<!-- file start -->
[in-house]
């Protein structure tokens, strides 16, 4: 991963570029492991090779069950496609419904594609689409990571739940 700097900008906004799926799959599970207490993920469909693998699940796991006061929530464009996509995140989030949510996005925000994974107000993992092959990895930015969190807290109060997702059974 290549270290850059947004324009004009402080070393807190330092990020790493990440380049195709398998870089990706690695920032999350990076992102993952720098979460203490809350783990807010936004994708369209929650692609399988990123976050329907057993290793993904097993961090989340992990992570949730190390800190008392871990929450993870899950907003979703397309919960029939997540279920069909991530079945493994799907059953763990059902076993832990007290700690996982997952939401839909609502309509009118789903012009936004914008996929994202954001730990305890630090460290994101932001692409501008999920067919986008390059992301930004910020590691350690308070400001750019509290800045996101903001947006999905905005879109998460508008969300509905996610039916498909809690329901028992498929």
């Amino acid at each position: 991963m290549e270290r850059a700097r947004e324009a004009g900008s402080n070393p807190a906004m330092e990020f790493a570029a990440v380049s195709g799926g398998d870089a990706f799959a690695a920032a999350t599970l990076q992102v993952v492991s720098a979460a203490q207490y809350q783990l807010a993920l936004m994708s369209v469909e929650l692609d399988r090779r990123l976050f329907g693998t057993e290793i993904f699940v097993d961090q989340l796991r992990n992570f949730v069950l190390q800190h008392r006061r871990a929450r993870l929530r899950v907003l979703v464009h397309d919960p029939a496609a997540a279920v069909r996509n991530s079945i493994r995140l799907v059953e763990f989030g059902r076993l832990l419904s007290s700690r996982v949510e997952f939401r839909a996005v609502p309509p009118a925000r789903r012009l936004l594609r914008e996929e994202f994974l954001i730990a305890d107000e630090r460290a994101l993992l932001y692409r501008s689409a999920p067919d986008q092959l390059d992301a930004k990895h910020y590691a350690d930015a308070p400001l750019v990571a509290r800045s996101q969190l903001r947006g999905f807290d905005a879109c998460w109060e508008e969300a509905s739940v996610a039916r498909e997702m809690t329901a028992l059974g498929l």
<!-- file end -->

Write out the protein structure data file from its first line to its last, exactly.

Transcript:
[in-house]
């Protein structure tokens, strides 16, 4: 991963570029492991090779069950496609419904594609689409990571739940 700097900008906004799926799959599970207490993920469909693998699940796991006061929530464009996509995140989030949510996005925000994974107000993992092959990895930015969190807290109060997702059974 290549270290850059947004324009004009402080070393807190330092990020790493990440380049195709398998870089990706690695920032999350990076992102993952720098979460203490809350783990807010936004994708369209929650692609399988990123976050329907057993290793993904097993961090989340992990992570949730190390800190008392871990929450993870899950907003979703397309919960029939997540279920069909991530079945493994799907059953763990059902076993832990007290700690996982997952939401839909609502309509009118789903012009936004914008996929994202954001730990305890630090460290994101932001692409501008999920067919986008390059992301930004910020590691350690308070400001750019509290800045996101903001947006999905905005879109998460508008969300509905996610039916498909809690329901028992498929």
């Amino acid at each position: 991963m290549e270290r850059a700097r947004e324009a004009g900008s402080n070393p807190a906004m330092e990020f790493a570029a990440v380049s195709g799926g398998d870089a990706f799959a690695a920032a999350t599970l990076q992102v993952v492991s720098a979460a203490q207490y809350q783990l807010a993920l936004m994708s369209v469909e929650l692609d399988r090779r990123l976050f329907g693998t057993e290793i993904f699940v097993d961090q989340l796991r992990n992570f949730v069950l190390q800190h008392r006061r871990a929450r993870l929530r899950v907003l979703v464009h397309d919960p029939a496609a997540a279920v069909r996509n991530s079945i493994r995140l799907v059953e763990f989030g059902r076993l832990l419904s007290s700690r996982v949510e997952f939401r839909a996005v609502p309509p009118a925000r789903r012009l936004l594609r914008e996929e994202f994974l954001i730990a305890d107000e630090r460290a994101l993992l932001y692409r501008s689409a999920p067919d986008q092959l390059d992301a930004k990895h910020y590691a350690d930015a308070p400001l750019v990571a509290r800045s996101q969190l903001r947006g999905f807290d905005a879109c998460w109060e508008e969300a509905s739940v996610a039916r498909e997702m809690t329901a028992l059974g498929l």